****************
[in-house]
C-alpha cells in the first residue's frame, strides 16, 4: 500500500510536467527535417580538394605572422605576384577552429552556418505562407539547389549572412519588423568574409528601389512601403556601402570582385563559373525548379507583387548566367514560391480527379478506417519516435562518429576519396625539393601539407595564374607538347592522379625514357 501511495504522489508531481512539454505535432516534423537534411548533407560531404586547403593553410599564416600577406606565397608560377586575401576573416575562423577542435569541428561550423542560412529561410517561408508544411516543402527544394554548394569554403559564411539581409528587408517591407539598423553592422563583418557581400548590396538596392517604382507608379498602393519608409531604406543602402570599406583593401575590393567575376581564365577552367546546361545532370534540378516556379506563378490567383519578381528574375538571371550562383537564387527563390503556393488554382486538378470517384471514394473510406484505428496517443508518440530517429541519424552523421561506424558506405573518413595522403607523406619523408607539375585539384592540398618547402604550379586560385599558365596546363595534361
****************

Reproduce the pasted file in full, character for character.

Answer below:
[in-house]
C-alpha cells in the first residue's frame, strides 16, 4: 500500500510536467527535417580538394605572422605576384577552429552556418505562407539547389549572412519588423568574409528601389512601403556601402570582385563559373525548379507583387548566367514560391480527379478506417519516435562518429576519396625539393601539407595564374607538347592522379625514357 501511495504522489508531481512539454505535432516534423537534411548533407560531404586547403593553410599564416600577406606565397608560377586575401576573416575562423577542435569541428561550423542560412529561410517561408508544411516543402527544394554548394569554403559564411539581409528587408517591407539598423553592422563583418557581400548590396538596392517604382507608379498602393519608409531604406543602402570599406583593401575590393567575376581564365577552367546546361545532370534540378516556379506563378490567383519578381528574375538571371550562383537564387527563390503556393488554382486538378470517384471514394473510406484505428496517443508518440530517429541519424552523421561506424558506405573518413595522403607523406619523408607539375585539384592540398618547402604550379586560385599558365596546363595534361